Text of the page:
The grains sector is set for a record harvest, despite the challenging weather conditions faced in many regions across Australia.
Released this week, ABARES’ quarterly Australian Crop and Agricultural Commodities Report showed a forecast of 36.6 million tonnes (Mt) of wheat, a 14% increase on the previous estimates. This year’s national wheat yield is likely to be the biggest on record, breaking the previous record set in 2021 (36.3 Mt).
Similarly, the national canola yield is set to break previous records at 7.3Mt, outperforming last year’s total of 6.8Mt. Barley is expected to yield around 13.4Mt, the fourth largest yield on record despite a reduction in the amount sown this year as farmers opted for wheat and canola.
Predictions for the yield of all three crops were increased from the previous quarterly report with ABARES forecasting outstanding performance across the board for Australian agriculture, despite less-than-ideal conditions, particularly in the eastern states.
“The gross value of agricultural production is forecast to be a near-record $85 billion in 2022-23, just shy of the record set the previous year,” said ABARES executive director Jared Greenville.
“The winter crop is forecast to be the second largest on record at over 62Mt.”
While floods, rain and hail wreaked havoc on some agricultural districts, others are growing their best-ever winter crops.
“Crops in Western Australia and South Australia benefitted the most from spring conditions, with total production in both states forecast to reach new record levels.
“Total production in Queensland is forecast to reach the second highest on record, despite parts of the Darling Downs missing out on plantings after being impacted by the floods.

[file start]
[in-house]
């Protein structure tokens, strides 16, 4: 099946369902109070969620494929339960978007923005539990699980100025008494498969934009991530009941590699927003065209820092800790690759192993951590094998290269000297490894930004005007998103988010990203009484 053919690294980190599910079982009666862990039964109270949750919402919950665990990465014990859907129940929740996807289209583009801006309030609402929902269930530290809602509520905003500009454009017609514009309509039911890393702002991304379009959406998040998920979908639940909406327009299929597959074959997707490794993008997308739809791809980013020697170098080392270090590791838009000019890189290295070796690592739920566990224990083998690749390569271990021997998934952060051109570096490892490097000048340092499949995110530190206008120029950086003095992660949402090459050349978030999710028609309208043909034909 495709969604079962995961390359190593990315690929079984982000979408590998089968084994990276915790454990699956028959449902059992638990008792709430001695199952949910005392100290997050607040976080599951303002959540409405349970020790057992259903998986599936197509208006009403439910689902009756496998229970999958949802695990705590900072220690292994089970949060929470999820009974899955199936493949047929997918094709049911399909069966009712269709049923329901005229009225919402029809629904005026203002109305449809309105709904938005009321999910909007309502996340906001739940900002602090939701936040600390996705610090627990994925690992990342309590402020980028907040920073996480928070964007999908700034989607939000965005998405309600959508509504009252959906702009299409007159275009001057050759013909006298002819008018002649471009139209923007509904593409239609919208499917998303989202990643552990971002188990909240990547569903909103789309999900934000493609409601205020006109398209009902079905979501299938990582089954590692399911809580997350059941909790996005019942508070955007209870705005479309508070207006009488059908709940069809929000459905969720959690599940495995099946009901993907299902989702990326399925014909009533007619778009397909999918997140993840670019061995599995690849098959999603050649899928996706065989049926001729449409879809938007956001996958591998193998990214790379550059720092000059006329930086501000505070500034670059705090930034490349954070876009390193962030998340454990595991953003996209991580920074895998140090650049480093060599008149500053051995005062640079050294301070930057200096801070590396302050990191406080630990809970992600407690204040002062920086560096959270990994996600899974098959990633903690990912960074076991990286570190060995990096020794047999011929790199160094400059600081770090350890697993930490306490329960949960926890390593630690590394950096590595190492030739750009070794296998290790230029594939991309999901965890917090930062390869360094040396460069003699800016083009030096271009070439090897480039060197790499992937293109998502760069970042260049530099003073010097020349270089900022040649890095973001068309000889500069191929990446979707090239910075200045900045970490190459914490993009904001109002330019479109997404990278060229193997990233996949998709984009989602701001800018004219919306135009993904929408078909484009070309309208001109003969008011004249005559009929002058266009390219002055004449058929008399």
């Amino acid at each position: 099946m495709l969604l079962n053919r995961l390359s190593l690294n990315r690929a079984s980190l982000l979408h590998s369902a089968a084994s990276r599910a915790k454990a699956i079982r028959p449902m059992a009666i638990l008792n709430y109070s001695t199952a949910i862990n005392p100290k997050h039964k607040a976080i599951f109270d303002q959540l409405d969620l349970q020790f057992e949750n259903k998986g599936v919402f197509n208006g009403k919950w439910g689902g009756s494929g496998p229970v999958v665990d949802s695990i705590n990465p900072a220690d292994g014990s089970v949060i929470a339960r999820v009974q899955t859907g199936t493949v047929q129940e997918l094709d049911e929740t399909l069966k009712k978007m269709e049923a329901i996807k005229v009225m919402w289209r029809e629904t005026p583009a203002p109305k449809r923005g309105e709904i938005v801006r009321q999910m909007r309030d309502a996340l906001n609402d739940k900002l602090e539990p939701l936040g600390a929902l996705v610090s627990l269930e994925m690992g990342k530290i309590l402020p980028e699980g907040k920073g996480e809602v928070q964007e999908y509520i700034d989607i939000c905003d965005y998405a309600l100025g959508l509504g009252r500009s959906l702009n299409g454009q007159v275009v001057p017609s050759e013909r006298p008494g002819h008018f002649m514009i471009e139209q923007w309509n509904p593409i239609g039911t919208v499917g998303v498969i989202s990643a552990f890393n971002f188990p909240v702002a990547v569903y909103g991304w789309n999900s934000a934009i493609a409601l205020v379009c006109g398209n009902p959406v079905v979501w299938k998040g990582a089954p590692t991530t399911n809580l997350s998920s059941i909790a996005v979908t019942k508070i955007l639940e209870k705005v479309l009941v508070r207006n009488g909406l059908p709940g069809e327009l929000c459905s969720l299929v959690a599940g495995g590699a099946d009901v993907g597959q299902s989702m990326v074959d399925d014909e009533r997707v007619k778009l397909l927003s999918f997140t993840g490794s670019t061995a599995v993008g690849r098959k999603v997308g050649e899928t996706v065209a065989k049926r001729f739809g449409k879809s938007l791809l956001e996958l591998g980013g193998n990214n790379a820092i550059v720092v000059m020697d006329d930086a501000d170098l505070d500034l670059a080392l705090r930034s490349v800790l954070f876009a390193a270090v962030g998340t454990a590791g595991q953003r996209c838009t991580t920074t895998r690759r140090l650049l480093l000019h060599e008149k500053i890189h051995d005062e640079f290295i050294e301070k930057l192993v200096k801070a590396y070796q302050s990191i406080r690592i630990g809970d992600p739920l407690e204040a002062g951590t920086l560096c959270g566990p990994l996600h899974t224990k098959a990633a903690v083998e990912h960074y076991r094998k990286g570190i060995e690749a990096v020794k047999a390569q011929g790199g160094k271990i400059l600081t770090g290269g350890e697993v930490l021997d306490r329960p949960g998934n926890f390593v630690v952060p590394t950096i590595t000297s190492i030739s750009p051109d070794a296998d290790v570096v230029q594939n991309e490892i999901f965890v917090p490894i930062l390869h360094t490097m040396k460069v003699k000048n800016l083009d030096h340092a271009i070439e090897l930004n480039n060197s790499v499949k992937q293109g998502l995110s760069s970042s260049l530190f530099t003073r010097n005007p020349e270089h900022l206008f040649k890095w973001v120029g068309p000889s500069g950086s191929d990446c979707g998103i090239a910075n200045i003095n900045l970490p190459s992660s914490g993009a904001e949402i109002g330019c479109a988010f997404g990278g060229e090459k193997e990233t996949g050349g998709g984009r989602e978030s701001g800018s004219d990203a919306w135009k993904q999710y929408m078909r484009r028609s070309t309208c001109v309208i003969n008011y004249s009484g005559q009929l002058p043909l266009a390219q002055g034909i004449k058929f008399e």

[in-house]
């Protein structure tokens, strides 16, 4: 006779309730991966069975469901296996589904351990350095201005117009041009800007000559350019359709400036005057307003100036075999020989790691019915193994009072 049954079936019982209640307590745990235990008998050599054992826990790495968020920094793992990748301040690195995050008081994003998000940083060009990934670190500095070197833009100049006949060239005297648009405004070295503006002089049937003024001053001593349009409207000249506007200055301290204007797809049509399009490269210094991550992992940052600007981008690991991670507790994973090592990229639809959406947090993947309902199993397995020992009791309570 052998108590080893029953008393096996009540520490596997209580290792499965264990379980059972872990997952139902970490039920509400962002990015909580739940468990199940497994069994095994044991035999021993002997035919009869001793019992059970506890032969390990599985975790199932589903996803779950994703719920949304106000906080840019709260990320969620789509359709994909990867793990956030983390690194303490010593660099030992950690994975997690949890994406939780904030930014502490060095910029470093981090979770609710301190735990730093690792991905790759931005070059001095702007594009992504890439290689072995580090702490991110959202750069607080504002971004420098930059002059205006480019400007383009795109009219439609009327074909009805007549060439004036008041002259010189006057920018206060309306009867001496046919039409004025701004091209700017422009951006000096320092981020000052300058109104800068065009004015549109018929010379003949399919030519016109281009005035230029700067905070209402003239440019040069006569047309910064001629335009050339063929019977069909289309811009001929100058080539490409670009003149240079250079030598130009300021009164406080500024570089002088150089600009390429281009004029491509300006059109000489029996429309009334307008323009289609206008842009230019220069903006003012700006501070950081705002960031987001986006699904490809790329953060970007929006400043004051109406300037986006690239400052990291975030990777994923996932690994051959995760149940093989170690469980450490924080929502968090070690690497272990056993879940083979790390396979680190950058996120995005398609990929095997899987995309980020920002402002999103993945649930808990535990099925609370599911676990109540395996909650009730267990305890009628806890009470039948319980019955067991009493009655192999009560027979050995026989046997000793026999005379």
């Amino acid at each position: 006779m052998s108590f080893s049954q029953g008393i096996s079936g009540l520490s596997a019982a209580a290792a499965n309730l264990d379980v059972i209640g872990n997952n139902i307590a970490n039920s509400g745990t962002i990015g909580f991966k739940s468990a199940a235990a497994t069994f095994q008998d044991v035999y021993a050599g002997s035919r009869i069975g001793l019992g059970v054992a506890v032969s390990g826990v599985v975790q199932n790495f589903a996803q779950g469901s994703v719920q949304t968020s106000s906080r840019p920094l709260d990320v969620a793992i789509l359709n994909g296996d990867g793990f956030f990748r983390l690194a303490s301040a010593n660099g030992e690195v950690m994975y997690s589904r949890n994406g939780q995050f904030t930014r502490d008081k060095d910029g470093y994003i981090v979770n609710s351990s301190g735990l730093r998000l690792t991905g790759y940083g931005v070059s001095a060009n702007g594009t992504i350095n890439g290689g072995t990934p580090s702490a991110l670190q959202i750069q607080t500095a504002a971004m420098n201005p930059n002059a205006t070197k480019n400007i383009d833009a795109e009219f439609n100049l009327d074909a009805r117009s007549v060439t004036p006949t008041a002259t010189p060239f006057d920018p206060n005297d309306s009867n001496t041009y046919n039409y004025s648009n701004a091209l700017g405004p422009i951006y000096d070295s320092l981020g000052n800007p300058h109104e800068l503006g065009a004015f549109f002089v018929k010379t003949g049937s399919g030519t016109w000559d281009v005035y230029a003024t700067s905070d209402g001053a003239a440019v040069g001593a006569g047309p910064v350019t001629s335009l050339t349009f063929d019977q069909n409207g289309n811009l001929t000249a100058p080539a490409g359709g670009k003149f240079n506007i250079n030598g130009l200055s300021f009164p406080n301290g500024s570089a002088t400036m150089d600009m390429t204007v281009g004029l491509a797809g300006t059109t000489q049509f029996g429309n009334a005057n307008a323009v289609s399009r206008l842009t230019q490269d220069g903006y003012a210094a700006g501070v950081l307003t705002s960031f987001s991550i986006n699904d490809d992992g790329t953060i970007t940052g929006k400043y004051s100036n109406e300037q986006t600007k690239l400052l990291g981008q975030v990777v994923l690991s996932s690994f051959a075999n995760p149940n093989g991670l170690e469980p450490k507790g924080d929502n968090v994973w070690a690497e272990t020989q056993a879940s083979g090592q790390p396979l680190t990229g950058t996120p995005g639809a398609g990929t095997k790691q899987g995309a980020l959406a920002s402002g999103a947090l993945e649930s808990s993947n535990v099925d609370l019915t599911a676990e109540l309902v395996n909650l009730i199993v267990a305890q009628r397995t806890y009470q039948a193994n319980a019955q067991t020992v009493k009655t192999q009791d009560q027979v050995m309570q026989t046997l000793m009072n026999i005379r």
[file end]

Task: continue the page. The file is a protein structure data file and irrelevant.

“In other parts of the country, the results are mixed with both flooding and waterlogging impacting winter-crop production.”
While a record amount of Victorian land was sown this year, the yield outlook will vary across the districts.
“At the state level, high yields in the Mallee and the Wimmera will offset crop losses in central and northern border regions. However, the full picture of the damage to crops from extensive waterlogging remains unknown.
The state yield for New South Wales was revised down by 2Mt in the current ABARES crop forecast given considerably wet spring conditions.
“Unfortunately, New South Wales has borne the brunt of the damage from the spring rains and subsequent floods. Considerable uncertainty remains over winter-crop harvest progress and grain quality in New South Wales and Victoria given ongoing high rainfall, which could lead to downgrades in production value.
“Harvests in Victoria and New South Wales are likely to run well into summer.”
Strong yields and buoyant prices are set to net the Australian grains industry a record-breaking $51 billion this financial year, with the gross value for wheat and barley at a record high.
The livestock industry is set to contribute an additional $34 billion to that figure, making the National Farmers’ Federation goal of an industry worth $100 billion by 2030 more likely.
“Another bumper year combined with high commodity prices means Australia’s agricultural exports are forecast to break records at over $72 billion in 2022-23,” said Dr Greenville.
Sources: Grain Central